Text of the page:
Democrats fear the congressional campaign of Donna Shalala, the Democratic candidate for Florida's 27th Congressional District, may be in "sleep mode" and falling behind her Republican opponent's campaign.
Local Democrats in Florida are worried Shalala is struggling to hold on against Maria Elvira Salazar, a popular former newswoman who worked for Spanish-language networks like Univision and Telemundo, Politico reports.
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Internal polls from both campaigns, obtained by Politico, show Salazar is either ahead or just narrowly trailing the Florida Democrat. Salazar has a lead over Shalala, the former head of the Clinton Foundation, by 7 percentage points in a poll conducted by the Republican campaign. The Democratic campaign also conducted a poll, completed Sept. 1, which concluded Salazar was down by 4 percentage points.
"Donna’s campaign changed in April. It went from active mode to sleep mode. And she hasn’t woken up," said Grant Stern, a Miami-Dade County Democratic Executive Committee member and a longtime critic of Shalala.
Stern said a friend of his, a middle-aged Democrat who would like to vote for Shalala even though she knows Salazar personally, recently complained about the Democratic candidate's lack of presence. Stern said the friend complained Democratic gubernatorial candidate Andrew Gillum’s "campaign has already reached out to her. But she has never heard from Donna. Donna hasn’t messaged her. She doesn’t know what her platform is."
"Donna needs to rescue this campaign. And now she needs to do it in two languages," Spanish and English, Stern said.
Salazar, 56, speaks English and Spanish, but Shalala, 77, only speaks English, a potential advantage for Salazar. Fifty-seven percent of the registered voters in the district are Hispanic, and many of them are Cuban-American like Salazar.
"The swing voters in that district are non-Cuban Hispanics," said Rep. Carlos Curbelo, a Miami Republican and ally of Salazar’s. "They know her. They’ve watched her for 30 years report about Venezuela, Nicaragua, Ecuador, Peru. Donna Shalala is going to have a really hard time connecting with them. This could be the biggest mistake Democrats have made in the recent political history of South Florida."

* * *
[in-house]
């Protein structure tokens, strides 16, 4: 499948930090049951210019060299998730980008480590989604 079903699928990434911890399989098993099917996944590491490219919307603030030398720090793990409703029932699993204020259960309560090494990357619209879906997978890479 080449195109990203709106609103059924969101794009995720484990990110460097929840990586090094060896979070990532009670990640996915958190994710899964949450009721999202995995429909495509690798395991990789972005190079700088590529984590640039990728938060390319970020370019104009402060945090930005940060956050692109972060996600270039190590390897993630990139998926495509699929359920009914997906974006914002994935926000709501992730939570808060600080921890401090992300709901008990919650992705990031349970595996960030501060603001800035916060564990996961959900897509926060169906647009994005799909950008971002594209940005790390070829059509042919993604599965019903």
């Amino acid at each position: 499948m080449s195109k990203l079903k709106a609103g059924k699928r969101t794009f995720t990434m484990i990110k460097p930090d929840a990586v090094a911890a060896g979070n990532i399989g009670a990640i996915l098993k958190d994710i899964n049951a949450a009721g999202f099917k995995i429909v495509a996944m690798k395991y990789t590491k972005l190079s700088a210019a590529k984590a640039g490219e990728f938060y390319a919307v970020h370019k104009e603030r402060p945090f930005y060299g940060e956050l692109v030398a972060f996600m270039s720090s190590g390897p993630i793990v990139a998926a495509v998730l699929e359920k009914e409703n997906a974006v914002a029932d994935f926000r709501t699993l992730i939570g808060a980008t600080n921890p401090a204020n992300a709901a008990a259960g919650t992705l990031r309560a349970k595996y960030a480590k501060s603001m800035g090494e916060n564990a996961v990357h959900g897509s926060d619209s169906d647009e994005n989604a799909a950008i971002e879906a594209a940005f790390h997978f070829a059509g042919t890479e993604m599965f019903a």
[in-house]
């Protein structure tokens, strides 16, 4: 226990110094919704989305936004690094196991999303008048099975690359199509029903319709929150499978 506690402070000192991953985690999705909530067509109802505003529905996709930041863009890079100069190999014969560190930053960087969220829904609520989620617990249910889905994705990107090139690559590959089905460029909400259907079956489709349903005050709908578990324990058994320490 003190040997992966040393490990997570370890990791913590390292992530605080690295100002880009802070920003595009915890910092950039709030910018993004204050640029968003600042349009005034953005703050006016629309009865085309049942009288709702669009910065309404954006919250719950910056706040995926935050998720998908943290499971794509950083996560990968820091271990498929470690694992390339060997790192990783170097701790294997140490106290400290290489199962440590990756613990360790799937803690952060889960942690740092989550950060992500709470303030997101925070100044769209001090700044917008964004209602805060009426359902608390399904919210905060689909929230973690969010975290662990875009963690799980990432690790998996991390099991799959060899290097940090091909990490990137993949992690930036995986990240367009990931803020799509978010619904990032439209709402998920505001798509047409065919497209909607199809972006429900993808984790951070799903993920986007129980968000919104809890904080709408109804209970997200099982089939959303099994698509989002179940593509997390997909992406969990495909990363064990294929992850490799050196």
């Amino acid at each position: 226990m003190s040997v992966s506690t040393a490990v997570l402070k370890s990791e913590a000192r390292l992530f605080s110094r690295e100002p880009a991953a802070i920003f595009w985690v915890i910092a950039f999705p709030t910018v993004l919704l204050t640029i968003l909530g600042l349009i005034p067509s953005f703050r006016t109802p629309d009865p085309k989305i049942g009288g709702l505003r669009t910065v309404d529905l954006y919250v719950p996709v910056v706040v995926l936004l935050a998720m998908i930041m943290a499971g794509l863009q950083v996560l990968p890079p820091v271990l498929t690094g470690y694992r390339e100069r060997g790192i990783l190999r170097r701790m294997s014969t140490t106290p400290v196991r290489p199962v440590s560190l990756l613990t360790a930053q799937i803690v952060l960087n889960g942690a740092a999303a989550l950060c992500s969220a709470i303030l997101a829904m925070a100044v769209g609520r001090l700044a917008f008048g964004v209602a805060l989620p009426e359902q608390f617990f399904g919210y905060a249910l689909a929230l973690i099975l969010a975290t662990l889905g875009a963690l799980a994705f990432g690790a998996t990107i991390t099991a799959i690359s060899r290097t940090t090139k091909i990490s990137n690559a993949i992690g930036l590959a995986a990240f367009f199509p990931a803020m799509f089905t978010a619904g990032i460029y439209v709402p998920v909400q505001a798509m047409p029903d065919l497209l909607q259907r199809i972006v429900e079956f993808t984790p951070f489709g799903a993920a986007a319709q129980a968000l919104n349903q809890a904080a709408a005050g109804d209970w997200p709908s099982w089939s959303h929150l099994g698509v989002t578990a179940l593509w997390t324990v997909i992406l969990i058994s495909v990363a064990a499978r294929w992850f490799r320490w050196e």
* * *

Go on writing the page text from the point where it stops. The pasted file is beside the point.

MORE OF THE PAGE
Salazar gives frequent personal interviews in both Spanish- and English-language media, while Shalala is personally limited to the latter.
In Salazar’s poll, conducted by McLaughlin & Associates, she led Shalala among Spanish speakers 70 percent to 15 percent, while Shalala led Salazar among English speakers by 52-30 percent.
In Shalala’s poll, conducted by Bendixen & Amandi International, the Democrat had a 55-27 percent edge among non-Hispanic whites but the Republican led among Hispanics by 55-35 percent.
Among the major differences between the polls: Shalala’s survey shows the Democrat winning independents by 16 points and Salazar’s shows the Republican winning independents by 9.
A five-candidate Democratic primary took a toll of Shalala, who is known within her district as the former president of the University of Miami. Her opponents spent over $1 million combined in negative TV ads and mailers castigating her.
"Despite the massive negative ad campaign against Donna Shalala she ran a positive issues-based campaign about what she will deliver to this district," Shalala’s pollster, Fernand Amandi, told Politico. "Voters in this district understand that a vote for Maria Elvira Salazar is a vote for Donald Trump, and his extremist chaotic agenda for America that she embraces."
Florida's 27th District is located in South Florida and includes a large portion of Miami. The district's current representative, Republican Ileana Ros-Lehtinen, won reelection to her seat in 2016 by 10 points but announced in April 2017 she would not run for reelection. She has endorsed Salazar.